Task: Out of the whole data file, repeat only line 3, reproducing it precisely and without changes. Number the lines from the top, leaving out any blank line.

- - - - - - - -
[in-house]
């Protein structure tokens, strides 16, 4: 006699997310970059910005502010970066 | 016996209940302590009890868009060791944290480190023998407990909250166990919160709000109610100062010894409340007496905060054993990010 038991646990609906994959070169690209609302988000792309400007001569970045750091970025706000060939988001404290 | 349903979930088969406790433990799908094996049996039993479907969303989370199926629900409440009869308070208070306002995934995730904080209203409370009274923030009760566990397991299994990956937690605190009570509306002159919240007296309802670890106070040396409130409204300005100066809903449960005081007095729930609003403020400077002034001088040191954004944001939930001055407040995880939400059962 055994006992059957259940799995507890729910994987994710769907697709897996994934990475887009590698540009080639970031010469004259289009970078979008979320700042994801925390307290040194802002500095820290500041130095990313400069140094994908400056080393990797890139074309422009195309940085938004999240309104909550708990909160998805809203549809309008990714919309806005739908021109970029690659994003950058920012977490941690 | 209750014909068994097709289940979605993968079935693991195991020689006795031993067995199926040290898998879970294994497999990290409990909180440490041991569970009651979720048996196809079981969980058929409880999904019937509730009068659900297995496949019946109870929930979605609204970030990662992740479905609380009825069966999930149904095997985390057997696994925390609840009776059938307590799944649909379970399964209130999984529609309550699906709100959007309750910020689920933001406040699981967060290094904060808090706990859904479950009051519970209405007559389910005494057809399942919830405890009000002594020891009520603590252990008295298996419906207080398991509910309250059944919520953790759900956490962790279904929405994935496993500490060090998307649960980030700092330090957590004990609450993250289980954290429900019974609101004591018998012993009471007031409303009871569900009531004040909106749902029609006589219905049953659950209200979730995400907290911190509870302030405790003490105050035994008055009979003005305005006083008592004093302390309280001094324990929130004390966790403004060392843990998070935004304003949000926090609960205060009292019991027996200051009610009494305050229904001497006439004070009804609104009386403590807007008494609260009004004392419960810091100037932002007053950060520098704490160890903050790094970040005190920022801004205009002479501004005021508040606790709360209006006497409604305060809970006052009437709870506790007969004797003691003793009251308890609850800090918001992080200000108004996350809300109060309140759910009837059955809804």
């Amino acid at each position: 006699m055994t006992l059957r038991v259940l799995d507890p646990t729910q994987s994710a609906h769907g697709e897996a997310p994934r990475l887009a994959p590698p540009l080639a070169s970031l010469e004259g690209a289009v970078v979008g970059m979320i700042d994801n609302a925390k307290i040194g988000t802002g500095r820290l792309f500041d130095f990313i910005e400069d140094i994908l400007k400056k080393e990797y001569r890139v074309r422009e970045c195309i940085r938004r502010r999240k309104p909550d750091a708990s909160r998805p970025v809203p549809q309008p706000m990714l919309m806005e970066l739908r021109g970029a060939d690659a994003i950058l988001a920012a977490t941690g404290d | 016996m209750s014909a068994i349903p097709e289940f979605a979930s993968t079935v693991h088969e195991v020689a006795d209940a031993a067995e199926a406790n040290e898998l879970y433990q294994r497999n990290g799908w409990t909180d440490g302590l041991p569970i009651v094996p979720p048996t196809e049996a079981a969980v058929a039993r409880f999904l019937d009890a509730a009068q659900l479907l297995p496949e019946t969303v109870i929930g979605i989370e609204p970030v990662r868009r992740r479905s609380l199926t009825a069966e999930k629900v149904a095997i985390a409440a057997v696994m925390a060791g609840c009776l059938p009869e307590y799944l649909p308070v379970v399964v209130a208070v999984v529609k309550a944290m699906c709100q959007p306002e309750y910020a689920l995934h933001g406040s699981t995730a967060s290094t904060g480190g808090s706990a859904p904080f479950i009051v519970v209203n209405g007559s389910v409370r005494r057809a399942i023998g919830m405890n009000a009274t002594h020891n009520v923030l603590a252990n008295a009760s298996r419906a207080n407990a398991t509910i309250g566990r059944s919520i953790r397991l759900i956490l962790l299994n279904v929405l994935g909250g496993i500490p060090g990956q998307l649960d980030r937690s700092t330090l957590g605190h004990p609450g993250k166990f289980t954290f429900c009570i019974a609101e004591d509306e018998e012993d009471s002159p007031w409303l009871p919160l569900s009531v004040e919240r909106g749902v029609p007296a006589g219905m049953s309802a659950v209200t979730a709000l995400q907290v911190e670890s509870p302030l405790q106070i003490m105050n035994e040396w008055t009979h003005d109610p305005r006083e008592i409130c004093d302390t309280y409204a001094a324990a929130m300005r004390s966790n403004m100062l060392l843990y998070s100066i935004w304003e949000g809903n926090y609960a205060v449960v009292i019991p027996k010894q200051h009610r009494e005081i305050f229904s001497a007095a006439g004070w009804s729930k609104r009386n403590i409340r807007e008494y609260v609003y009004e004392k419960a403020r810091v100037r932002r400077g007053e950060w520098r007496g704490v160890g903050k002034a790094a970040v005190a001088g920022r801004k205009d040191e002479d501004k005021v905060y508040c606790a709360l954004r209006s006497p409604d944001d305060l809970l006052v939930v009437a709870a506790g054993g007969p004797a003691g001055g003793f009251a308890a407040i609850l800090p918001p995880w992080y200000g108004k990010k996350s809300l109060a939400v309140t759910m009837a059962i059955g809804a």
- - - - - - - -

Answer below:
């Amino acid at each position: 006699m055994t006992l059957r038991v259940l799995d507890p646990t729910q994987s994710a609906h769907g697709e897996a997310p994934r990475l887009a994959p590698p540009l080639a070169s970031l010469e004259g690209a289009v970078v979008g970059m979320i700042d994801n609302a925390k307290i040194g988000t802002g500095r820290l792309f500041d130095f990313i910005e400069d140094i994908l400007k400056k080393e990797y001569r890139v074309r422009e970045c195309i940085r938004r502010r999240k309104p909550d750091a708990s909160r998805p970025v809203p549809q309008p706000m990714l919309m806005e970066l739908r021109g970029a060939d690659a994003i950058l988001a920012a977490t941690g404290d | 016996m209750s014909a068994i349903p097709e289940f979605a979930s993968t079935v693991h088969e195991v020689a006795d209940a031993a067995e199926a406790n040290e898998l879970y433990q294994r497999n990290g799908w409990t909180d440490g302590l041991p569970i009651v094996p979720p048996t196809e049996a079981a969980v058929a039993r409880f999904l019937d009890a509730a009068q659900l479907l297995p496949e019946t969303v109870i929930g979605i989370e609204p970030v990662r868009r992740r479905s609380l199926t009825a069966e999930k629900v149904a095997i985390a409440a057997v696994m925390a060791g609840c009776l059938p009869e307590y799944l649909p308070v379970v399964v209130a208070v999984v529609k309550a944290m699906c709100q959007p306002e309750y910020a689920l995934h933001g406040s699981t995730a967060s290094t904060g480190g808090s706990a859904p904080f479950i009051v519970v209203n209405g007559s389910v409370r005494r057809a399942i023998g919830m405890n009000a009274t002594h020891n009520v923030l603590a252990n008295a009760s298996r419906a207080n407990a398991t509910i309250g566990r059944s919520i953790r397991l759900i956490l962790l299994n279904v929405l994935g909250g496993i500490p060090g990956q998307l649960d980030r937690s700092t330090l957590g605190h004990p609450g993250k166990f289980t954290f429900c009570i019974a609101e004591d509306e018998e012993d009471s002159p007031w409303l009871p919160l569900s009531v004040e919240r909106g749902v029609p007296a006589g219905m049953s309802a659950v209200t979730a709000l995400q907290v911190e670890s509870p302030l405790q106070i003490m105050n035994e040396w008055t009979h003005d109610p305005r006083e008592i409130c004093d302390t309280y409204a001094a324990a929130m300005r004390s966790n403004m100062l060392l843990y998070s100066i935004w304003e949000g809903n926090y609960a205060v449960v009292i019991p027996k010894q200051h009610r009494e005081i305050f229904s001497a007095a006439g004070w009804s729930k609104r009386n403590i409340r807007e008494y609260v609003y009004e004392k419960a403020r810091v100037r932002r400077g007053e950060w520098r007496g704490v160890g903050k002034a790094a970040v005190a001088g920022r801004k205009d040191e002479d501004k005021v905060y508040c606790a709360l954004r209006s006497p409604d944001d305060l809970l006052v939930v009437a709870a506790g054993g007969p004797a003691g001055g003793f009251a308890a407040i609850l800090p918001p995880w992080y200000g108004k990010k996350s809300l109060a939400v309140t759910m009837a059962i059955g809804a």